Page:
In the next section we'll talk about a somewhat new debate about whether we should be designing for larger or smaller devices first.

Desktop-first versus Mobile-first

The debate boils down to amount of work versus performance with just a hint of preference.

On powerful desktop computers, with their nice broadband connections, downloading something like the jQuery JavaScript library is almost negligible. It's so common that many people include it by default whether they make a lot of use it or not.

At the time of this writing, a minified copy of jQuery clocks in at around 84 KB. That's not a huge factor until you're downloading that from your dinky 3G smart phone while cutting into and out of single. Then it can be excruciating and even turn a lot of users away. How many times have you become frustrated at how slow a site was loading on your phone and started violently mashing your screen trying to get some response out of it?

The Mobile-first camp states that we should leave everything we possibly can, out (JavaScript libraries, media, fancy stuff) and only add it when it's absolutely necessary, or replace it where possible. This dramatically cuts down on page load times, but, as with any optimization, it requires more effort.

The Desktop-first camp states that since the majority of users browse the Internet on desktop computers (although there's some debate even about this), we should all design rich experiences with desktops in mind and just provide the bare minimum experience for mobile users.

As Joshua Johnson writes in his blog post, Mobile First Design: Why It's Great and Why It Sucks...

Let's look for a second at my arguments for and against a mobile first design approach. In the for category, we have straightforward and logical arguments that are difficult to downplay. In the against category, I have a lot of whining and personal hesitation. Which side do you think wins this battle?

The battle can be summed up as graceful degradation (Desktop-first) versus progressive enhancement (Mobile-first), only the degradation isn't always graceful.

Desktop-first

So far we've only been working with the Desktop-first approach. A tell-tale sign that you're approaching the subject from a Desktop-first angle is our media queries. Notice they are all max-width. Mobile-first tends to lean towards min-width.

We've been working with Desktop-first to avoid confusion, and because I believe most of you are following along with a large monitor—hardly anyone develops on a tablet or mobile device.

As we've already made a few sites using the Desktop-first approach, there isn't really a need to recreate another, but as an exercise, browse the CSS (you may need to run it through a CSS beautifier) on some of the responsive sites found at http://mediaqueri.es and see which ones were made with a Desktop-first approach. Most responsive sites are, but that's just because Mobile-first is relatively new in comparison. As time goes on, I suspect more and more sites will be Mobile-first.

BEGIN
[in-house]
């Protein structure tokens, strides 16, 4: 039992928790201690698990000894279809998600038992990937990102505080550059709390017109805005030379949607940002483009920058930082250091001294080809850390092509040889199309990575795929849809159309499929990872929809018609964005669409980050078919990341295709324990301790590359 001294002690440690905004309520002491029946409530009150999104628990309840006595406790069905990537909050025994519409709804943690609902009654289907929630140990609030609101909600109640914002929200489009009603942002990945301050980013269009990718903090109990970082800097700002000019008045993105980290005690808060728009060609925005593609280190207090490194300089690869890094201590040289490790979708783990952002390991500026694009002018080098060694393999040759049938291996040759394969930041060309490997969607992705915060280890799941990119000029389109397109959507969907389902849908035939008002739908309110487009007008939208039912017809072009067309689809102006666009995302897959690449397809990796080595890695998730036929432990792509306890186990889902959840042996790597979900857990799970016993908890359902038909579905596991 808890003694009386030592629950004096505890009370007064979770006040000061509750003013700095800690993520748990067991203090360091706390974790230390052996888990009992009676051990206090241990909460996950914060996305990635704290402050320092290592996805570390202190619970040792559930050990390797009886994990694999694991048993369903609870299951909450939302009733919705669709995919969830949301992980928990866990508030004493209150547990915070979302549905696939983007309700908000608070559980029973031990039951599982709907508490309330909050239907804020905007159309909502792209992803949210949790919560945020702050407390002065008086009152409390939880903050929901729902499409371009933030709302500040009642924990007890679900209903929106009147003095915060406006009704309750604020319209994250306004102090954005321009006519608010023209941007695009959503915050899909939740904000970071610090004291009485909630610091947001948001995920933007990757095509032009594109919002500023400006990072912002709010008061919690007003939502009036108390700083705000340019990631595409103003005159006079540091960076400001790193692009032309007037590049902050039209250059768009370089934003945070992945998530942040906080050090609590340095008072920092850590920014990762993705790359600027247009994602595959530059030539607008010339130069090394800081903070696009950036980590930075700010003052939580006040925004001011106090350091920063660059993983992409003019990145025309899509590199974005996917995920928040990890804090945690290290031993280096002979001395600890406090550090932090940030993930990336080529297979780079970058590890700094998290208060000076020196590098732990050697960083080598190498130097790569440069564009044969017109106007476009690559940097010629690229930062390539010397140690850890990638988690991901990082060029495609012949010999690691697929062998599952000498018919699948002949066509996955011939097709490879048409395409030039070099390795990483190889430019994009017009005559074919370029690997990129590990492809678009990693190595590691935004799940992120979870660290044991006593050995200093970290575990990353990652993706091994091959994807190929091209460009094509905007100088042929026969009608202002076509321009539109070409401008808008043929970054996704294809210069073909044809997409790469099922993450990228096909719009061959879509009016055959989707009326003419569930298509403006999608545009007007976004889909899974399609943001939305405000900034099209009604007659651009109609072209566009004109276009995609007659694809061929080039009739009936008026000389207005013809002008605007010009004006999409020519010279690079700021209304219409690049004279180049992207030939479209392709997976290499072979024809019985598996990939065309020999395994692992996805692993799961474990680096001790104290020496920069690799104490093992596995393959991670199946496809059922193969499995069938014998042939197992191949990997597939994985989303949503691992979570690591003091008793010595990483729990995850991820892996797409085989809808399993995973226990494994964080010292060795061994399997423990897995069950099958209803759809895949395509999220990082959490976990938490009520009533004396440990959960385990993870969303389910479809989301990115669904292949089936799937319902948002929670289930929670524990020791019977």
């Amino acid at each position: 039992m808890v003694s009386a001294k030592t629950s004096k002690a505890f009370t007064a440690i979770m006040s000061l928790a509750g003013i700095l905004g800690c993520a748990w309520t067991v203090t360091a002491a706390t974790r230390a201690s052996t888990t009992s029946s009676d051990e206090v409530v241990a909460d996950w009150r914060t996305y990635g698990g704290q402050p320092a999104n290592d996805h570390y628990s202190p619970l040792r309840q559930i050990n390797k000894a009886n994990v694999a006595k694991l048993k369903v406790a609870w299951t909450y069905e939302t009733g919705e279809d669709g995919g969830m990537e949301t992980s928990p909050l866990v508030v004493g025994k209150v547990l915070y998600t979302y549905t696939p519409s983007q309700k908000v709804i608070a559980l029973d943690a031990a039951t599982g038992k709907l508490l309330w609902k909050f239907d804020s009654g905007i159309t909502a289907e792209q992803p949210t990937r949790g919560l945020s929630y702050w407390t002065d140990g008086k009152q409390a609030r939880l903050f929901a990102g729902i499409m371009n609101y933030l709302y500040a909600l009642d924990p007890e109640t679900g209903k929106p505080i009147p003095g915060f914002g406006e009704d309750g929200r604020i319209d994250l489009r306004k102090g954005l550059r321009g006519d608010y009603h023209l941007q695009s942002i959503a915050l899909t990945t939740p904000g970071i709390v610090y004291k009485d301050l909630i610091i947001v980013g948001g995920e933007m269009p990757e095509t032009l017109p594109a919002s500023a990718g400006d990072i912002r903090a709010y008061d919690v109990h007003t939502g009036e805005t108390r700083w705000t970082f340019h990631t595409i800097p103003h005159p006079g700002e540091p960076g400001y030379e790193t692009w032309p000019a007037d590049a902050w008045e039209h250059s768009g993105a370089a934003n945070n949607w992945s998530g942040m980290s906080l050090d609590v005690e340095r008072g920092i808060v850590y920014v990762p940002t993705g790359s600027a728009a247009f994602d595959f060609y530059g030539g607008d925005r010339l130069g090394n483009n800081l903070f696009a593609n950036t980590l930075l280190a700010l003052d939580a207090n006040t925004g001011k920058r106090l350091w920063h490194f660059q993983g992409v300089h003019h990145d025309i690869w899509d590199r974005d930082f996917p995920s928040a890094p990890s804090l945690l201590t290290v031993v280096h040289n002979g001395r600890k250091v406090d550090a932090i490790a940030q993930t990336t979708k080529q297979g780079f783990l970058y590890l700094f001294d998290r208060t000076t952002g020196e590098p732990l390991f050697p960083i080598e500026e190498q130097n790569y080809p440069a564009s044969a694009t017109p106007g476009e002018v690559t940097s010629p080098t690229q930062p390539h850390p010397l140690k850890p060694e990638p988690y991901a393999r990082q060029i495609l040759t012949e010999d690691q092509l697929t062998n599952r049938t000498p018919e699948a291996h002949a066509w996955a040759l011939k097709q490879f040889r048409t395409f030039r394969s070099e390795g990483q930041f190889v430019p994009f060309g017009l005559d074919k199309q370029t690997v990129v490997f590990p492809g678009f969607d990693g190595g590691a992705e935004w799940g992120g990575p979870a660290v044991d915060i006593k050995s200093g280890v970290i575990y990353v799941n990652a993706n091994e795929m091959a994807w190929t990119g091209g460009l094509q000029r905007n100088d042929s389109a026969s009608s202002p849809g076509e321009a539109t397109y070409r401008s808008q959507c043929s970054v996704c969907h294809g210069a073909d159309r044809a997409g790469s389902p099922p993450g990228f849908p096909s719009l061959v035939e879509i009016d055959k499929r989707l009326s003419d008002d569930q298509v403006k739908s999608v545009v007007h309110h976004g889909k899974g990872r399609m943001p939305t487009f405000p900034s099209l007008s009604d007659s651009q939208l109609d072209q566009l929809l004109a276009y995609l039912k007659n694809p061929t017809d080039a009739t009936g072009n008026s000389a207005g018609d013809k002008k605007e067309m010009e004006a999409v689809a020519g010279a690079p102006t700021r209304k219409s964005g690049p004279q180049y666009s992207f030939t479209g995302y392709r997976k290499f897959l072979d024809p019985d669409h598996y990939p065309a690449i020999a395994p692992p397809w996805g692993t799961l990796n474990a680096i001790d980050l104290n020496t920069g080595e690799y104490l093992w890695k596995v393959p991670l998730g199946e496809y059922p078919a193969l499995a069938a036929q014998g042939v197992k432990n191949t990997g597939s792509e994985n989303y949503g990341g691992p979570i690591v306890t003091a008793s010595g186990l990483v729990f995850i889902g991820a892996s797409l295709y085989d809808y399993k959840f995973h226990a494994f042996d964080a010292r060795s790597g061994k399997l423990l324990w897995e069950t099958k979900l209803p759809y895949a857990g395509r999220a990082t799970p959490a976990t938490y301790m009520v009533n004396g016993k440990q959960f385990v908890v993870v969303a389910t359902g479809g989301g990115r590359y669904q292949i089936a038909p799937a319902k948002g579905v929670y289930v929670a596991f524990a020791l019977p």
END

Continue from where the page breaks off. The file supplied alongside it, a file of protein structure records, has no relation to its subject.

Mobile-first

The major points to consider while making your site Mobile-first are:

  • JavaScript load

  • CSS load

  • Image load

Think about what is actually happening with your JavaScript. Is it a library? If so, do you need it on every page? Are you just making an alert box? Do you need to even load a library? Could you write that alert box script in pure JavaScript?

By going through that simple checklist you can get rid of a huge chunk of scripts and optimize your site for all devices. What if you really want a script for desktop but not for mobile? There's a way around that. A site called detectmobilebrowsers.com provides you with code in various languages to detect whether or not the user is on a mobile device. If they are, it typically returns true. With that knowledge, you can choose to load or not to load the script.

This is a finicky fix though. This script will need maintenance by someone, so that it is able to detect newer and newer browser agents. It seems to target everything now, but perhaps in the future, you'll have to maintain your own script. The other problem with this particular script is that the actual pure JavaScript function doesn't return a variable as true or false, it simply redirects to another page. Serving various sites dependent on a device is not responsive. In fact, it's very anti-responsive.

Let's modify the code a bit so that we get a simple true or false value if the agent is a mobile device: https://gist.github.com/CorySimmons/6140696.

Create a file called detect.js and save the Gist above to it. Hang on to that.

With this updated code, we can now use the isMobile variable to detect if the user is on a mobile browser. Nice! Let's jump right into making our first Mobile-first site.

Create a new file called mobile-first.html and add the following:

<!DOCTYPE html>
<html>
    <head>
        <title>Mobile First</title>
        <link rel="stylesheet" href="mobile-first.css">
    </head>
    <body>
        
        <div id="wrap">
            
            <header>
                <h1>Mobile First</h1>
            </header>
            
            <section>
                <aside>Sidebar</aside>
                <article>
                    <header>
                        <h2>Hello World</h2>
                    </header>
                    <p>
                        Lorem ipsum...
                    </p>
                </article>
            </section>